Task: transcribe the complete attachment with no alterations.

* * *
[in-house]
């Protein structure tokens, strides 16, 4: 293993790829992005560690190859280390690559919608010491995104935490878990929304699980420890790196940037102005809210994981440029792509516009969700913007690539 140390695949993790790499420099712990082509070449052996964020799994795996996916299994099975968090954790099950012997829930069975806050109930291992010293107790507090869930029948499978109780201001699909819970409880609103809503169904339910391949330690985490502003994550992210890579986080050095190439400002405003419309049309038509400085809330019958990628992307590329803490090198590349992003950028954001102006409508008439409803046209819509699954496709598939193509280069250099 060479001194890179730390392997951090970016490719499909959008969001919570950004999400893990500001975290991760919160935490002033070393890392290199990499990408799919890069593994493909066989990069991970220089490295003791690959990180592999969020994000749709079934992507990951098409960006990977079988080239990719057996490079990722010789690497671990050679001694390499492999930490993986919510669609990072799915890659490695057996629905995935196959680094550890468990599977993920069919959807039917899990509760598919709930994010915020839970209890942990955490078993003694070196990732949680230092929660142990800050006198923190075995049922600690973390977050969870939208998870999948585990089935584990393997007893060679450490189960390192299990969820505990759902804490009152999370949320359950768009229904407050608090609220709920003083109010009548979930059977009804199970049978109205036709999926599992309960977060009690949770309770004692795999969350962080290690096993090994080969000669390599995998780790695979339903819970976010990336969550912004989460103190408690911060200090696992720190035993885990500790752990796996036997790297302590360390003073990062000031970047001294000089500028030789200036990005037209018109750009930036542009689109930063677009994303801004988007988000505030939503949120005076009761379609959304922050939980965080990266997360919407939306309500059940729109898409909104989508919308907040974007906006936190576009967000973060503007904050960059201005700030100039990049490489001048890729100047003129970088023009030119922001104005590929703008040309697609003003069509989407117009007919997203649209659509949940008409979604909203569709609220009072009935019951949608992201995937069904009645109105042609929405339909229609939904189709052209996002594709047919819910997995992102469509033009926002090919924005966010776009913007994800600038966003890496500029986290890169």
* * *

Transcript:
[in-house]
């Protein structure tokens, strides 16, 4: 293993790829992005560690190859280390690559919608010491995104935490878990929304699980420890790196940037102005809210994981440029792509516009969700913007690539 140390695949993790790499420099712990082509070449052996964020799994795996996916299994099975968090954790099950012997829930069975806050109930291992010293107790507090869930029948499978109780201001699909819970409880609103809503169904339910391949330690985490502003994550992210890579986080050095190439400002405003419309049309038509400085809330019958990628992307590329803490090198590349992003950028954001102006409508008439409803046209819509699954496709598939193509280069250099 060479001194890179730390392997951090970016490719499909959008969001919570950004999400893990500001975290991760919160935490002033070393890392290199990499990408799919890069593994493909066989990069991970220089490295003791690959990180592999969020994000749709079934992507990951098409960006990977079988080239990719057996490079990722010789690497671990050679001694390499492999930490993986919510669609990072799915890659490695057996629905995935196959680094550890468990599977993920069919959807039917899990509760598919709930994010915020839970209890942990955490078993003694070196990732949680230092929660142990800050006198923190075995049922600690973390977050969870939208998870999948585990089935584990393997007893060679450490189960390192299990969820505990759902804490009152999370949320359950768009229904407050608090609220709920003083109010009548979930059977009804199970049978109205036709999926599992309960977060009690949770309770004692795999969350962080290690096993090994080969000669390599995998780790695979339903819970976010990336969550912004989460103190408690911060200090696992720190035993885990500790752990796996036997790297302590360390003073990062000031970047001294000089500028030789200036990005037209018109750009930036542009689109930063677009994303801004988007988000505030939503949120005076009761379609959304922050939980965080990266997360919407939306309500059940729109898409909104989508919308907040974007906006936190576009967000973060503007904050960059201005700030100039990049490489001048890729100047003129970088023009030119922001104005590929703008040309697609003003069509989407117009007919997203649209659509949940008409979604909203569709609220009072009935019951949608992201995937069904009645109105042609929405339909229609939904189709052209996002594709047919819910997995992102469509033009926002090919924005966010776009913007994800600038966003890496500029986290890169």